Meanwhile, the Huanan market was actually scrubbed down and bleach. Animals were actually culled. And nearby wildlife farms were actually culled. Evidence of a natural spillover (nefariously or not) was actually destroyed. To lab leakers, this doesn’t matter. An imaginary coverup at WIV is proof of a lab leak, but actual destruction of evidence at the market can be disregarded.

And then there are the claims of potential safety issues at WIV. Maybe there were. But there was still far more safety measures in place at WIV than at a wet market where animals are handled with bare hands, and free to piss and crap all over each other in cages.

And they treat suspicious behaviour by the Chinese government as proof that there was a lab leak, but do not realize that the Chinese government would have had just as much reason to suppress a natural spillover. Any suggestion that the Chinese government attempted a coverup does not provide stronger evidence of a lab leak than it does a natural spillover.

And, bizarrely, pointing out that there was is no evidence in support of the lab leak there will invariably be accusations of being a China shill. These lame accusations disregard that a natural spillover could be considered entirely the fault of China. While the lab leak theory manages to spend an awful lot of time focusing on the US government and US (and other) scientists, instead of on China.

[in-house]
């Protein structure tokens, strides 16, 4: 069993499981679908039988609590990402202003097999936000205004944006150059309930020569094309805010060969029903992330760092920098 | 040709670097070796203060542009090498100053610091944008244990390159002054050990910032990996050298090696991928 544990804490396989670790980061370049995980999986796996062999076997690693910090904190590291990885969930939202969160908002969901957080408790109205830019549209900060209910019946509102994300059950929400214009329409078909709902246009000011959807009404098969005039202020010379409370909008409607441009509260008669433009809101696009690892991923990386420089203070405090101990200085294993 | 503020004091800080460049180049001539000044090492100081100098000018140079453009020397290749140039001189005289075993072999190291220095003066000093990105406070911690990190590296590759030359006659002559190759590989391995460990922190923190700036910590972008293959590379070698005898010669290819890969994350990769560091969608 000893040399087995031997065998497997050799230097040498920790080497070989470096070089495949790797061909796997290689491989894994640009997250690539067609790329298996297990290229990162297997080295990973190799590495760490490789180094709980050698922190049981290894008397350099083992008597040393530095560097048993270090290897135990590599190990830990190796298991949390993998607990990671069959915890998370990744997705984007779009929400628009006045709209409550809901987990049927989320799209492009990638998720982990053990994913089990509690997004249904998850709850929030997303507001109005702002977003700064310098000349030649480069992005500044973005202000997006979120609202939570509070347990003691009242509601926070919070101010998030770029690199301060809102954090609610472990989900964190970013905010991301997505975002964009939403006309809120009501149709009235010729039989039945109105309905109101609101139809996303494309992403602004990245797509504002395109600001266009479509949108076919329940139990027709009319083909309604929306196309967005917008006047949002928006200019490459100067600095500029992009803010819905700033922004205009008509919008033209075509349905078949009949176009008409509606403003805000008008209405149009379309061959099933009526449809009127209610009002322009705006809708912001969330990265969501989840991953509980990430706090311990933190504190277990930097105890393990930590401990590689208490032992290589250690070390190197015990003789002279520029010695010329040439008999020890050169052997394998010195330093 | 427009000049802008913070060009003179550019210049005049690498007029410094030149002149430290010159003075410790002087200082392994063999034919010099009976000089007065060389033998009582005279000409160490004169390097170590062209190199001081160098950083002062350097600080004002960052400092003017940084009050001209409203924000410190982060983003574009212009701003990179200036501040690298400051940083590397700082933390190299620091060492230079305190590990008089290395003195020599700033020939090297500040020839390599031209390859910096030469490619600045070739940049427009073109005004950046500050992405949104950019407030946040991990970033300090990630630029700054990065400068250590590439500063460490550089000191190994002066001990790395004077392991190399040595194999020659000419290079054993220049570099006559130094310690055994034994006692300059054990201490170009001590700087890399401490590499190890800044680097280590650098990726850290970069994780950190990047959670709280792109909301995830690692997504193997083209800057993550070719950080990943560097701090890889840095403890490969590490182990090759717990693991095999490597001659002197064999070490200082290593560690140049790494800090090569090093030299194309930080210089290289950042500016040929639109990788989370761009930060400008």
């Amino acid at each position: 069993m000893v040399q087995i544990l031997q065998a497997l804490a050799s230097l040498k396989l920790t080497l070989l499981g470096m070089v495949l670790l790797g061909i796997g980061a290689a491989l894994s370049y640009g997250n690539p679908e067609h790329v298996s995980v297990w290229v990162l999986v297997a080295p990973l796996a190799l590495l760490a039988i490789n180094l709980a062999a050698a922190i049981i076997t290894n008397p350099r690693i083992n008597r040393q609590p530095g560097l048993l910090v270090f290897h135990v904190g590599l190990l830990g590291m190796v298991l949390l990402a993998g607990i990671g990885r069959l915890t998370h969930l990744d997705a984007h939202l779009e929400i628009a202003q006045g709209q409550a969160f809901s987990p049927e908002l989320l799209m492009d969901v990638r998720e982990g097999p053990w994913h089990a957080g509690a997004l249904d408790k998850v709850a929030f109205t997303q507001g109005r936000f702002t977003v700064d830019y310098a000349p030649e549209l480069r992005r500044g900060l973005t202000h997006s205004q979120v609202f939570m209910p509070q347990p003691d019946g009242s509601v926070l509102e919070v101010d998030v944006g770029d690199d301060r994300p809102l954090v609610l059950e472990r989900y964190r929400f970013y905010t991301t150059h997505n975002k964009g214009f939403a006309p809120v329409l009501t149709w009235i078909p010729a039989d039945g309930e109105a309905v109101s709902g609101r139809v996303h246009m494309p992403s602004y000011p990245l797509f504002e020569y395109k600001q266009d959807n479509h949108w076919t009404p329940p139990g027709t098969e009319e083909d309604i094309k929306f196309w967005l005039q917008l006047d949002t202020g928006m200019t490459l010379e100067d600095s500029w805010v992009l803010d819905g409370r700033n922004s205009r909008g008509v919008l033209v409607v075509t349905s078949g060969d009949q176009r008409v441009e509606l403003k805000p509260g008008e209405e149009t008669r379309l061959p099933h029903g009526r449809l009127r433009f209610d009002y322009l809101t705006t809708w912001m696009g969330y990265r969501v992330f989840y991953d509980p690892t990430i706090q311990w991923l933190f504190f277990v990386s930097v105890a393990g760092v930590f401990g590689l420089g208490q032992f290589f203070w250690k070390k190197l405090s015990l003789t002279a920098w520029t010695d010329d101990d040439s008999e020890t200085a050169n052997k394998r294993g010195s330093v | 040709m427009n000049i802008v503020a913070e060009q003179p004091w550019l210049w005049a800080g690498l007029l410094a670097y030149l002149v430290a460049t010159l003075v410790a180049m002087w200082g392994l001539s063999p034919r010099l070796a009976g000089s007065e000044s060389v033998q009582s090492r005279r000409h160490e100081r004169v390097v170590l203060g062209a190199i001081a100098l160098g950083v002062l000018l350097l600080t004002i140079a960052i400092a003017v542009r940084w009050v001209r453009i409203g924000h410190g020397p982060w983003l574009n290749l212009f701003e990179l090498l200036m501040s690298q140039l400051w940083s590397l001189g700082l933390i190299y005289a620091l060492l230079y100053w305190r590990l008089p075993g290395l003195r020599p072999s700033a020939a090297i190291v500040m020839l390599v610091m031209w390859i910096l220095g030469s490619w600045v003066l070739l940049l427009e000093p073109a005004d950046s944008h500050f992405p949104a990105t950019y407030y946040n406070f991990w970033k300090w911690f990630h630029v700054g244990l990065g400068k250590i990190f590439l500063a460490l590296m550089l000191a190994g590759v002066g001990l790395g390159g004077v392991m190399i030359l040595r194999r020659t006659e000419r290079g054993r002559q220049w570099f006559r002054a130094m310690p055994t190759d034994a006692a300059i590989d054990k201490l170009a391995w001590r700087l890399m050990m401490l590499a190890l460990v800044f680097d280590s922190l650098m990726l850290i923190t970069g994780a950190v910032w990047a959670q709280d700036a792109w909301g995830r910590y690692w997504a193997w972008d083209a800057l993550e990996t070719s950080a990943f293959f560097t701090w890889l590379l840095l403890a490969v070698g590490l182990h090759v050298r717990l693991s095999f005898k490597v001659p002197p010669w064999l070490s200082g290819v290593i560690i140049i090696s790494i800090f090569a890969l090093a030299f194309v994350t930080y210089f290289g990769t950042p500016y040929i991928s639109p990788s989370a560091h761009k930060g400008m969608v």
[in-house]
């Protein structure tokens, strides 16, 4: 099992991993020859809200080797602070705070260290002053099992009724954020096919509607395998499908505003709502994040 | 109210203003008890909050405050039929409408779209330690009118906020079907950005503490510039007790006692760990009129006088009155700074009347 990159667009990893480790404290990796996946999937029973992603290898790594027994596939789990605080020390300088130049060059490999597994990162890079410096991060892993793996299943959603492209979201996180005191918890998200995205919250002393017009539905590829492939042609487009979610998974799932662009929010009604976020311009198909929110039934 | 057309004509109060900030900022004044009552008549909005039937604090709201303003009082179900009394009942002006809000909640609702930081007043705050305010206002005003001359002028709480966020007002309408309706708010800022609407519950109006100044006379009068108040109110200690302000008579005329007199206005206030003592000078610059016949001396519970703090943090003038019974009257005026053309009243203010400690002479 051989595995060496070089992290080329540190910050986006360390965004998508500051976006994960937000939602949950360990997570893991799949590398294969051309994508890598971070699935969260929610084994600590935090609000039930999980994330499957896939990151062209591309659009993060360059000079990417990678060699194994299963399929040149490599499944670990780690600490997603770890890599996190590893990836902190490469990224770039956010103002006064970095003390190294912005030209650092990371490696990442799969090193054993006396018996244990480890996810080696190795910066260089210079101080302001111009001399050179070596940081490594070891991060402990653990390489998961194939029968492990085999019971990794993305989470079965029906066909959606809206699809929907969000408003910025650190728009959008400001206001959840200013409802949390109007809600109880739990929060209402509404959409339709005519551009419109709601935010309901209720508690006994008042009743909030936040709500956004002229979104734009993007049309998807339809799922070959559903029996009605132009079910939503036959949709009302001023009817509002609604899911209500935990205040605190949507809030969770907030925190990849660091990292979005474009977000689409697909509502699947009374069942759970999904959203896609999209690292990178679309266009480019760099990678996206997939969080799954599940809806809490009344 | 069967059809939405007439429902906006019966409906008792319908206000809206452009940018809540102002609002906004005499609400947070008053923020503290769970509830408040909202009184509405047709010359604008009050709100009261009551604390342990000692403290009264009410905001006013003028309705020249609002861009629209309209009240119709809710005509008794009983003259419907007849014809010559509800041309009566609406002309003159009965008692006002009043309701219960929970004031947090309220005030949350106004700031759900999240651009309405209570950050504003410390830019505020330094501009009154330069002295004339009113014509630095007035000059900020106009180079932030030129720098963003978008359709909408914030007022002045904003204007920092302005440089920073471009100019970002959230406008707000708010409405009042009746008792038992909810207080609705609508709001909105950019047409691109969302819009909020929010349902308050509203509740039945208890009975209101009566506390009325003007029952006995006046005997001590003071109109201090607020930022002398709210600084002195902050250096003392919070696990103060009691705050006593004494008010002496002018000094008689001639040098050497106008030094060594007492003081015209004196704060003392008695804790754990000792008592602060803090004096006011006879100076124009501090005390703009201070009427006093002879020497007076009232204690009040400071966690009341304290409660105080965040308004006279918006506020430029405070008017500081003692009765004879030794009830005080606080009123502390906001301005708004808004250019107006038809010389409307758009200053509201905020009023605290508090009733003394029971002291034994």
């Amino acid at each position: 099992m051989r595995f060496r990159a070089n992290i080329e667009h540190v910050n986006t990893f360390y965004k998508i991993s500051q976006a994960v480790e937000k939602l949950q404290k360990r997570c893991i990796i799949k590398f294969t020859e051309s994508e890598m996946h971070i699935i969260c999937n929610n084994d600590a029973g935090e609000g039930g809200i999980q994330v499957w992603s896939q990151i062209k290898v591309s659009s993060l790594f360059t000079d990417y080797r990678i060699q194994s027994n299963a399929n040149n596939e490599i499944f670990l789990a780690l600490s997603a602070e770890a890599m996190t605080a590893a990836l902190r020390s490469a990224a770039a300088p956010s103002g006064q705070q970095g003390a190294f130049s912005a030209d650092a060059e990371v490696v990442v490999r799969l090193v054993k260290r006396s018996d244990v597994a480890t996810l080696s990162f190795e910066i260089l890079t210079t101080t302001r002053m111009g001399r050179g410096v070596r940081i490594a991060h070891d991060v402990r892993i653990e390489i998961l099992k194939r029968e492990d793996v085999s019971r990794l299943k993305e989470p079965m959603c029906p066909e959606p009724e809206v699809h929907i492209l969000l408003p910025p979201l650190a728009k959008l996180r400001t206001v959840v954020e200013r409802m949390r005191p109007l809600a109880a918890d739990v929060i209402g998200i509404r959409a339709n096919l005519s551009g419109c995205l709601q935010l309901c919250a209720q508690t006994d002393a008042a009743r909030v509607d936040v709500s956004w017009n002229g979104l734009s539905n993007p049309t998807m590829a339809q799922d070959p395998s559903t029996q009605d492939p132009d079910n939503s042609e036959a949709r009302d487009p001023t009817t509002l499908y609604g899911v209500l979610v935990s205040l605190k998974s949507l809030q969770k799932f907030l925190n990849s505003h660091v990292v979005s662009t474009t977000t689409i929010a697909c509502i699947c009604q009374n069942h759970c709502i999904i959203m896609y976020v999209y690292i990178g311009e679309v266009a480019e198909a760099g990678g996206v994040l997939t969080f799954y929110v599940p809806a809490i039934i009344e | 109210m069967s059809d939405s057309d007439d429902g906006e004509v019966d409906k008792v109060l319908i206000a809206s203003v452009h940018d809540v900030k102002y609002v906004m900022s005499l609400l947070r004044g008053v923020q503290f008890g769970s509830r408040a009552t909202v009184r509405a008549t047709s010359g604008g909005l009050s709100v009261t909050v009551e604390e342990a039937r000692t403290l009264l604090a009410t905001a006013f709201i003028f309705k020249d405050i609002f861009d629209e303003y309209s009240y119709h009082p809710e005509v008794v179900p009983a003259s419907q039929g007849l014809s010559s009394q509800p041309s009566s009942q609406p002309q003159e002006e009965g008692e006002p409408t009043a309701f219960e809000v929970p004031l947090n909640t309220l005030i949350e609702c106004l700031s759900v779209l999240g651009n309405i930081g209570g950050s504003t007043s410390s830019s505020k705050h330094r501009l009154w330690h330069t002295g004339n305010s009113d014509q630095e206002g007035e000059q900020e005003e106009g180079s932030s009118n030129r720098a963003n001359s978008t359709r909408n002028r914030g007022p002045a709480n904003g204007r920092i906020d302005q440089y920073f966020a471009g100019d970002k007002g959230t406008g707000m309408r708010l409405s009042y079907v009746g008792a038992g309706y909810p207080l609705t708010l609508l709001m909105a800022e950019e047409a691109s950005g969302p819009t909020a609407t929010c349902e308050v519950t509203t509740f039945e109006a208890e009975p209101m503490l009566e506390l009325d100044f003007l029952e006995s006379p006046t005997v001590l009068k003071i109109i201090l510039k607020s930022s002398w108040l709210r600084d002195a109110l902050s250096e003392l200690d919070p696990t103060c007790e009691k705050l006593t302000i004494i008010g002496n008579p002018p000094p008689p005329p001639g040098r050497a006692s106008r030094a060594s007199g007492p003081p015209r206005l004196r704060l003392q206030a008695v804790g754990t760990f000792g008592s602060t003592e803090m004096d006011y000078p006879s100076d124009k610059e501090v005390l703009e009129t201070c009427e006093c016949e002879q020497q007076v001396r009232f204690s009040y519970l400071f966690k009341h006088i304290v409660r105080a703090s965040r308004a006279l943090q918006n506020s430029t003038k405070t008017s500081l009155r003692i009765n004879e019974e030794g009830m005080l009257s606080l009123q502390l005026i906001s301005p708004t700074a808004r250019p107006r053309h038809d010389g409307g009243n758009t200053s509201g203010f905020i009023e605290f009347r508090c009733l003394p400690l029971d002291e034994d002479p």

And they treat suspicious behaviour by the Chinese government as proof that there was a lab leak, but do not realize that the Chinese government would have had just as much reason to suppress a natural spillover. Any suggestion that the Chinese government attempted a coverup does not provide stronger evidence of a lab leak than it does a natural spillover.

This is a key point that I should have included in my post. I might have to add it to my discussion of the secretiveness of the Chinese government, because, yeah, they didn’t want to be blamed for COVID-19, regardless of where in their country it started, but also the wet markets are also a bit of a source of embarrassment given the conditions there and the cruel trade in animals.

I’m sure there are other sources, but I believe this article discusses how China’s strategy has become ‘anywhere but here’, and pointed to theories such as the virus was shipped in on frozen food:

https://www.science.org/content/article/pandemic-start-anywhere-but-here-argue-papers-chinese-scientists-echoing-party-line

And, I don’t have a good source, but I believe the sale of wild animals in the wet markets is supposed to be illegal. Because, of that little outbreak known as Sars-1 that started in a wet market.

According to this thread, there were stalls in the Huanan market that were fined for selling wildlife:
https://nitter.poast.org/mstandaert/status/1534282591767076871

At least to me, I would think it would be a greater source of emabarrassment if a second Sars virus outbreak happened in the exact same way as the first one, particularly after you were supposed to stop the type of trade that led to it some 20 years ago.